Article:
Introduction: This report examines the impact of Latino voters on the 2008 presidential election at both the national and state levels.
Methods: All data in this report were derived from the exit polls from Edison Media Research as published by CNN and Pew Hispanic Center’s analysis of the exit polls from Edison Media Research as published by CNN.
Results: Nationwide, Latinos voted overwhelmingly for Barack Obama over John McCain. Obama received 67% of the Latino vote, compared to 31% for McCain. Obama also received the majority of votes from other minority groups. Latinos increased their share of the national vote from the 2004 election from 8% to 9% of all voters. Although this increase was marginal, there were important differences in states with large Latino populations. In California, the Latino share of the state vote actually declined from 21% in 2004 to 18% in 2008. Florida, New Jersey and Illinois also experienced slight declines in the percentage of voters who were Latinos. However, in New Mexico, Colorado and Nevada, three of the major battleground states, Latinos increased their share of all voters between 2004 and 2008: from 32% to 41% in New Mexico; 8% to 13% in Colorado; and 10% to 15% in Nevada.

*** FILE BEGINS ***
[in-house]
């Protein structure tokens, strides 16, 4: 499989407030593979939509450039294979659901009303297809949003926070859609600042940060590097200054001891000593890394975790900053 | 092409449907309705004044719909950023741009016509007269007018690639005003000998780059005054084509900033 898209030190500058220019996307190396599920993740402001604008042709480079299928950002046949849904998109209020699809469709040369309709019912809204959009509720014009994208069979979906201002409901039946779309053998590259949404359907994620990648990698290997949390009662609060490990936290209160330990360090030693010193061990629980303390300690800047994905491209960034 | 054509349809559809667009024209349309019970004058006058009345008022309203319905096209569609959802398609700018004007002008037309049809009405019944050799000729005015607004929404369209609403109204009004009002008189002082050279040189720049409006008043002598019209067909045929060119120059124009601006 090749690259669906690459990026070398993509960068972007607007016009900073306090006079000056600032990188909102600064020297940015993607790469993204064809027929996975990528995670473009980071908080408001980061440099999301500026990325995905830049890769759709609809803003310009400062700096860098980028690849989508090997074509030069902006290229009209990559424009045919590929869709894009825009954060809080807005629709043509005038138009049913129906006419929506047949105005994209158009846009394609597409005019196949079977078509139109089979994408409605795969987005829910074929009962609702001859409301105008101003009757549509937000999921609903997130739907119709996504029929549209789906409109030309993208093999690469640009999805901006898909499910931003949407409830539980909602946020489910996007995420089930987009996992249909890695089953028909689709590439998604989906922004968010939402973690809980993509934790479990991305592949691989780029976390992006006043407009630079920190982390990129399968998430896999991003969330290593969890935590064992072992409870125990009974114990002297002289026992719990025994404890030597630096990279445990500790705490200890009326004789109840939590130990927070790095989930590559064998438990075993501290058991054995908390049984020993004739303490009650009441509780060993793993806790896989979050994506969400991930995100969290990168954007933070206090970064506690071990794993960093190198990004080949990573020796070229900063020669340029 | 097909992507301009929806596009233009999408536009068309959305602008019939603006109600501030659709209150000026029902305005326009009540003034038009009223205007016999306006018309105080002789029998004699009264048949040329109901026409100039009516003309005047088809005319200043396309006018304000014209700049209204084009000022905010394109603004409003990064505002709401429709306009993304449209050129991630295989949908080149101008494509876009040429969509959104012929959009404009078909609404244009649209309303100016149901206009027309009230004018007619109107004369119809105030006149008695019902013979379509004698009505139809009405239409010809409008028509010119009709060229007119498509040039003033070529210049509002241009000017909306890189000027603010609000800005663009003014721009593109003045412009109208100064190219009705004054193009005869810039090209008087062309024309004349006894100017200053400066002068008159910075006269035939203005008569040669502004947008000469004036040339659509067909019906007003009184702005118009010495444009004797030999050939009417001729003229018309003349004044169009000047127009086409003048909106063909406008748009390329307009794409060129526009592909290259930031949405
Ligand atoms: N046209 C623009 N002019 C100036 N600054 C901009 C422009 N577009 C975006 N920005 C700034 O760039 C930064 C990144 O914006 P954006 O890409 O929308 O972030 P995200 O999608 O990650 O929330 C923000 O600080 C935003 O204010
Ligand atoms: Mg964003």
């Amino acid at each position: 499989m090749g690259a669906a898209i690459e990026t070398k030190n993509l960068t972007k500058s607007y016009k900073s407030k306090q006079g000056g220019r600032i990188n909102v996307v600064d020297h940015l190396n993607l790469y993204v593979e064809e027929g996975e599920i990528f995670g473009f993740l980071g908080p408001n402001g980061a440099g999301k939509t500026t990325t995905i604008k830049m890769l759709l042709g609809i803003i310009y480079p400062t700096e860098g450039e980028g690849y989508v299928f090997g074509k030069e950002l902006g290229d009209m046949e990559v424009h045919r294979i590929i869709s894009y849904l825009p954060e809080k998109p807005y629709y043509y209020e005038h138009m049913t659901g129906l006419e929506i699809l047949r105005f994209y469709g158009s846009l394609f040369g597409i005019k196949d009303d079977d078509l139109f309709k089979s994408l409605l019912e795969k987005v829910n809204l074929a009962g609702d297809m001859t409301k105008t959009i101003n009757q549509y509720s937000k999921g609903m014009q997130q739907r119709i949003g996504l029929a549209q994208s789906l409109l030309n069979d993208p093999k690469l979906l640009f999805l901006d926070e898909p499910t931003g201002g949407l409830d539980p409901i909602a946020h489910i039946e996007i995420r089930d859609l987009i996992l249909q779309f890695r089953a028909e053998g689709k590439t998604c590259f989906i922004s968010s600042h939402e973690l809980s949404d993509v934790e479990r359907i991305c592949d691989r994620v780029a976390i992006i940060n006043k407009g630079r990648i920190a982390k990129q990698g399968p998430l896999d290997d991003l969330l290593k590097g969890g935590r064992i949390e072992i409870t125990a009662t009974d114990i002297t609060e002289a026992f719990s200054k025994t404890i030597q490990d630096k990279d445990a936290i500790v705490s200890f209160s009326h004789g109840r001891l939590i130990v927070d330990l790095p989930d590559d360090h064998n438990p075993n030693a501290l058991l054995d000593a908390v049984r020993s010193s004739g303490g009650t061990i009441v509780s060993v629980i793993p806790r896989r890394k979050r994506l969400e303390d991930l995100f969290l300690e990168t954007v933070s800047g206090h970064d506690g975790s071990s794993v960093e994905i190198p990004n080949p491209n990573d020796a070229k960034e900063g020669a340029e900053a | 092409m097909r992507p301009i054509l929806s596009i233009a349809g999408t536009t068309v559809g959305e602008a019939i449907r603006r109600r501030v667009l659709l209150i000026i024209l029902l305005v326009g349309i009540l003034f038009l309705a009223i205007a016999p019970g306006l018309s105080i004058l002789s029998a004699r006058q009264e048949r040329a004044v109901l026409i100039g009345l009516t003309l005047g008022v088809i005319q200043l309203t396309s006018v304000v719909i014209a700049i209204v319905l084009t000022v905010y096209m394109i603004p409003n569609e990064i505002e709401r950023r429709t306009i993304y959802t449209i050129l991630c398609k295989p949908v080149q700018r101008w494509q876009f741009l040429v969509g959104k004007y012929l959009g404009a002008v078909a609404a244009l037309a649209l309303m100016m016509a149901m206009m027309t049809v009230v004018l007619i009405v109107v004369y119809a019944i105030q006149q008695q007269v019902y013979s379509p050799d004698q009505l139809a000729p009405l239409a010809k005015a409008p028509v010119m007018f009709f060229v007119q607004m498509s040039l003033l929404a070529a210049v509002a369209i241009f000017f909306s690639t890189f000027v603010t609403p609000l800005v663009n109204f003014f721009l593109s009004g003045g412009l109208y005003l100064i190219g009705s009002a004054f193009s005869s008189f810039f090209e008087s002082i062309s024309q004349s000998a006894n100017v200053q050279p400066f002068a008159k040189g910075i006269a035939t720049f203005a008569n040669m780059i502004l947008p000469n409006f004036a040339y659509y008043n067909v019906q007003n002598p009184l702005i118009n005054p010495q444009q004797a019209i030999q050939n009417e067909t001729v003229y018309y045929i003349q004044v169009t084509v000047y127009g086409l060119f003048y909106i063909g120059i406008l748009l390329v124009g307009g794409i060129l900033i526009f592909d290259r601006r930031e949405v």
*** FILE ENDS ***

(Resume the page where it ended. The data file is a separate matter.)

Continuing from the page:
Discussion: These results hold a great deal of promise for Democratic candidates in the future as the absolute number and overall percentage of Latinos within the total U.S. electorate will only increase, since Latinos are the fastest growing racial/ethnic group in the U.S. More Latinos will be born as citizens and more foreign-born Latinos will acquire citizenship and be eligible to vote in future elections. The overwhelming support for Obama among younger Latinos offers an important insight into possible future voting patterns and a renewed enthusiasm for Democratic candidates. The rising percentage of Latinos voting for Bush in the presidential elections of 2000 and 2004 may have been only a temporary shift to the Republican Party.